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Citing Sources

Referencing, avoiding plagiarism, and presentation of the Chicago Style


For English-language book titles, the "headline style" is commonly used: the first letters of all words are capitalised,  except for articles (the, a), the prepositions and conjunctions (and, or), to and as. The first word of the title or subtitle is also capitalised.

For non-English titles, it is advisable to follow the conventions of the language concerned, or the syntax if the author is unfamiliar with them. In French titles, only the first word of the title (but not the subtitle) and proper names are capitalised.

For successive entries by the same author or editor, a 3-em dash (followed by a period or comma as in the previous entry) replaces the name(s) after the first appearance.  In the "notes and bibliography" system, titles by the same author are usually listed alphabetically. An initial an or the is ignored in the alphabetical order.  In the "author-date" system, entries are arranged chronologically by year of publication.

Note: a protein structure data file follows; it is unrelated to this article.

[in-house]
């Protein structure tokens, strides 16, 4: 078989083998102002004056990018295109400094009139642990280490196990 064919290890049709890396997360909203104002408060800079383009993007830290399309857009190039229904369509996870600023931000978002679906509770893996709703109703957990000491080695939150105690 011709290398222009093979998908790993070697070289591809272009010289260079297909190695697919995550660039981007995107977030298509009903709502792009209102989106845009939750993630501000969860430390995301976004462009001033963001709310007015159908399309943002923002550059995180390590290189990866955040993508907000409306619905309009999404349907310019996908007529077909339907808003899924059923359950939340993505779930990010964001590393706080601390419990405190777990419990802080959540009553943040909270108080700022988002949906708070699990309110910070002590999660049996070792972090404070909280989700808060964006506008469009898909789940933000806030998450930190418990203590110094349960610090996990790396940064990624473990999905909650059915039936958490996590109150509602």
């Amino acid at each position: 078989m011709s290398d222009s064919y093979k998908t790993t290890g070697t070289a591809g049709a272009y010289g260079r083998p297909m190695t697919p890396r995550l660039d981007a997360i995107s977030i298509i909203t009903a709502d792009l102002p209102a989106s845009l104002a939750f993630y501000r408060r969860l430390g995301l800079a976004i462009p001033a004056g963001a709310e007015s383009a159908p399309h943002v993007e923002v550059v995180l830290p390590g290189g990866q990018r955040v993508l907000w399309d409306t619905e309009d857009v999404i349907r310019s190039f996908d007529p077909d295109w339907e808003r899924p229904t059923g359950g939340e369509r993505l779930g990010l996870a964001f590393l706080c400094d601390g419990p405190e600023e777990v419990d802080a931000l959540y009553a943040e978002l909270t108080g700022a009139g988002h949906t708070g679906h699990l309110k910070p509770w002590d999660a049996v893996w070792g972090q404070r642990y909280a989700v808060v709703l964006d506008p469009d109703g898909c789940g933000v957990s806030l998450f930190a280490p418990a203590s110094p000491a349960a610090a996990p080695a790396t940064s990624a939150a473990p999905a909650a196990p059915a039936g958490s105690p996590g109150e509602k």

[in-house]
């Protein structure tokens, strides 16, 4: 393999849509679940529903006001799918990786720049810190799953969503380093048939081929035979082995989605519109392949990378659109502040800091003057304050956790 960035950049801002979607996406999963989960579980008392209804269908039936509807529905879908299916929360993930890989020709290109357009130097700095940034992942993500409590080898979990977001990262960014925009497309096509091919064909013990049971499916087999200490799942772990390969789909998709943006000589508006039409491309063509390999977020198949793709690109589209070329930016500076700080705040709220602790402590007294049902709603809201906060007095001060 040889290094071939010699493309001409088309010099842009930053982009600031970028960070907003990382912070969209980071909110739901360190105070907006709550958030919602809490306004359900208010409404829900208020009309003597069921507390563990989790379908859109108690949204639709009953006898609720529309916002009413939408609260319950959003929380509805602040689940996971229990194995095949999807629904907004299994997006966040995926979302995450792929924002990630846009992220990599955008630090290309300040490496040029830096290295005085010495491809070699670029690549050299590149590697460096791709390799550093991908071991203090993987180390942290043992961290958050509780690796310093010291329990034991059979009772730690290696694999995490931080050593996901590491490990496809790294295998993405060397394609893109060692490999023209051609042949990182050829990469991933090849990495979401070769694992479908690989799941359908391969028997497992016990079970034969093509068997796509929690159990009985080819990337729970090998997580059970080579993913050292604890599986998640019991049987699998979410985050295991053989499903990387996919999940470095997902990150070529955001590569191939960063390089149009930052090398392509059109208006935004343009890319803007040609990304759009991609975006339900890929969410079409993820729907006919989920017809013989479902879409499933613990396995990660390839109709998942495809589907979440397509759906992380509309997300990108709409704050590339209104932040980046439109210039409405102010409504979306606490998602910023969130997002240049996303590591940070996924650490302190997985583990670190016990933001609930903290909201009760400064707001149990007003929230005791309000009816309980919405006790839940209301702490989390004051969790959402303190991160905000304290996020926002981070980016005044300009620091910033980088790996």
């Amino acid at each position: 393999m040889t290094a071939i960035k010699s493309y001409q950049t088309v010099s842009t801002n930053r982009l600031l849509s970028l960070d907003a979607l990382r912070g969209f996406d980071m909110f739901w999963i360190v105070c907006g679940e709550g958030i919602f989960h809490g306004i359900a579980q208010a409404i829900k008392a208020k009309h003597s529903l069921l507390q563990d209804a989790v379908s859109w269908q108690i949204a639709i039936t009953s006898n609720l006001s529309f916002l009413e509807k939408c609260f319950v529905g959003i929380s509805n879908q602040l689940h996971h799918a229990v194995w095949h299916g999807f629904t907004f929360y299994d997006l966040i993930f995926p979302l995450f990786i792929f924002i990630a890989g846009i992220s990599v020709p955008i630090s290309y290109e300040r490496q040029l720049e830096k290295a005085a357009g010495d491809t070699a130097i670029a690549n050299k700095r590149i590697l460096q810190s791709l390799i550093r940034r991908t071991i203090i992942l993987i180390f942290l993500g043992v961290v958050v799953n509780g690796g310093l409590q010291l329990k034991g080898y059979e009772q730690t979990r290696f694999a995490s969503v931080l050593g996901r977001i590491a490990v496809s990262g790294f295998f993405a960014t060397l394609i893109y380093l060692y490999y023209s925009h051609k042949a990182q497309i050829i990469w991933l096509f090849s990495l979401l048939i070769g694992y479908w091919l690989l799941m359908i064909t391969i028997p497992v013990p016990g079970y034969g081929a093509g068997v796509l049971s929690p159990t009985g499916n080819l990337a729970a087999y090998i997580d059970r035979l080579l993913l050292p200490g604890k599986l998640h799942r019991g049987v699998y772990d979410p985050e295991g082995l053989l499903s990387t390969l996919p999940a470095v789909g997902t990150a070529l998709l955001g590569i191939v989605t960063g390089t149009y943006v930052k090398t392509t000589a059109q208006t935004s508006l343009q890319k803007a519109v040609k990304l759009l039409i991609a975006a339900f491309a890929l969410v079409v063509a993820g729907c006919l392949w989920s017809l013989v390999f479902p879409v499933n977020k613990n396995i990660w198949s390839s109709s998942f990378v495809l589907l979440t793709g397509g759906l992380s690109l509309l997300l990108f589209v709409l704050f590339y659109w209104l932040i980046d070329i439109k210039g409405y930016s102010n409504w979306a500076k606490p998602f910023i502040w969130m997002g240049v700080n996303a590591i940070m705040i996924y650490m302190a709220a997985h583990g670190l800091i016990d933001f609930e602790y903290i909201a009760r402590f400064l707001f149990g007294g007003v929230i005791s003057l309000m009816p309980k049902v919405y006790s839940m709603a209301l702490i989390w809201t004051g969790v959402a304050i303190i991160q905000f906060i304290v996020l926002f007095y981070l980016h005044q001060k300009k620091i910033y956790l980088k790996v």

The abbreviation ibid. (from ibidem, "in the same place") refers to a single work cited in the immediately preceding note, and should never be used when the preceding note contains more than one citation. It may also be used within one note in successive references to the same work. The Chicago Style prohibits the use of op. cit. with an author’s surname and standing in the place of a previously cited title, sometimes many pages or even chapters earlier because they are “exceptionally unhelpful” and frustrating to the reader. 

Since its 17th edition (2017), the Chicago Style has discouraged the use of ibid. in favour of shortened citations: "Shortened citations generally take up less than one line, so ibid. does not save space, and in electronic formats that link to one note at a time, ibid. risks confusing the reader." (Chicago Book of Style, No. 14.34).